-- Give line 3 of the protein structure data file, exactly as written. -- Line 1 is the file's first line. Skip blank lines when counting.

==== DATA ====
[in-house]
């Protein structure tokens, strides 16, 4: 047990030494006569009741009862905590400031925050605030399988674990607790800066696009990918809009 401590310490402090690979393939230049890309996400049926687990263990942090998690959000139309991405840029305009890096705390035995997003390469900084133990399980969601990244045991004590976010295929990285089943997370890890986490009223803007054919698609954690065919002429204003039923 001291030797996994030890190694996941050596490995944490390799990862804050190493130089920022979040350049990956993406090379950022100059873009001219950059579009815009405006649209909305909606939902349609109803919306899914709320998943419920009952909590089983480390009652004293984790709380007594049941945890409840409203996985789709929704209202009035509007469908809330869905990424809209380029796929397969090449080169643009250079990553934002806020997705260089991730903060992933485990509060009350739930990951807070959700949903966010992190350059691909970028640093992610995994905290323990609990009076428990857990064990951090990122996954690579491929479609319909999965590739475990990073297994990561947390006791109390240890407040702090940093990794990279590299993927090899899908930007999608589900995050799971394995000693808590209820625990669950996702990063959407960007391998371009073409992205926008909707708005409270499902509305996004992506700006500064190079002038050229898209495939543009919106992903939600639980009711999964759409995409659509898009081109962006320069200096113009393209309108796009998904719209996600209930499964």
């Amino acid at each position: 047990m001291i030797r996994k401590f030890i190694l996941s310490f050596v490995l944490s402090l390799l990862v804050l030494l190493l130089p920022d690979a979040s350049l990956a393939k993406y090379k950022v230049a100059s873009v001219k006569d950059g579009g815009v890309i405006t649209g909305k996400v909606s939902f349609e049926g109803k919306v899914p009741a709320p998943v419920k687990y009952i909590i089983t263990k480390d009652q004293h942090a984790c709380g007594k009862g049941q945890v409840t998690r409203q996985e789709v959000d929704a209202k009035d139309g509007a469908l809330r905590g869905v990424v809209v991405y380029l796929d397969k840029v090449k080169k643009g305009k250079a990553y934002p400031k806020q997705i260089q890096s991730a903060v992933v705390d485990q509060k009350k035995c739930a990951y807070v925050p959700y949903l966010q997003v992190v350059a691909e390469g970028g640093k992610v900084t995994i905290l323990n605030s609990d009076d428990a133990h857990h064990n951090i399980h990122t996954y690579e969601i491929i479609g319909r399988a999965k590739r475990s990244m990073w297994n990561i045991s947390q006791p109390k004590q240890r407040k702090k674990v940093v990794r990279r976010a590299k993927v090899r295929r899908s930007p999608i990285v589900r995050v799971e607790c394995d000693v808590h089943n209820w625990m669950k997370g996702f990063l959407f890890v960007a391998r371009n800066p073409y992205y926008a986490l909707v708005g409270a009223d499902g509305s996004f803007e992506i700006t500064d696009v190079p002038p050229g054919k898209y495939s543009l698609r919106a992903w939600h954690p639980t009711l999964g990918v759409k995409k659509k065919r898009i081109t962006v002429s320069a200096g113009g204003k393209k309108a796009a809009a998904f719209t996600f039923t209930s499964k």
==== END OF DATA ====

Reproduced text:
């Amino acid at each position: 047990m001291i030797r996994k401590f030890i190694l996941s310490f050596v490995l944490s402090l390799l990862v804050l030494l190493l130089p920022d690979a979040s350049l990956a393939k993406y090379k950022v230049a100059s873009v001219k006569d950059g579009g815009v890309i405006t649209g909305k996400v909606s939902f349609e049926g109803k919306v899914p009741a709320p998943v419920k687990y009952i909590i089983t263990k480390d009652q004293h942090a984790c709380g007594k009862g049941q945890v409840t998690r409203q996985e789709v959000d929704a209202k009035d139309g509007a469908l809330r905590g869905v990424v809209v991405y380029l796929d397969k840029v090449k080169k643009g305009k250079a990553y934002p400031k806020q997705i260089q890096s991730a903060v992933v705390d485990q509060k009350k035995c739930a990951y807070v925050p959700y949903l966010q997003v992190v350059a691909e390469g970028g640093k992610v900084t995994i905290l323990n605030s609990d009076d428990a133990h857990h064990n951090i399980h990122t996954y690579e969601i491929i479609g319909r399988a999965k590739r475990s990244m990073w297994n990561i045991s947390q006791p109390k004590q240890r407040k702090k674990v940093v990794r990279r976010a590299k993927v090899r295929r899908s930007p999608i990285v589900r995050v799971e607790c394995d000693v808590h089943n209820w625990m669950k997370g996702f990063l959407f890890v960007a391998r371009n800066p073409y992205y926008a986490l909707v708005g409270a009223d499902g509305s996004f803007e992506i700006t500064d696009v190079p002038p050229g054919k898209y495939s543009l698609r919106a992903w939600h954690p639980t009711l999964g990918v759409k995409k659509k065919r898009i081109t962006v002429s320069a200096g113009g204003k393209k309108a796009a809009a998904f719209t996600f039923t209930s499964k």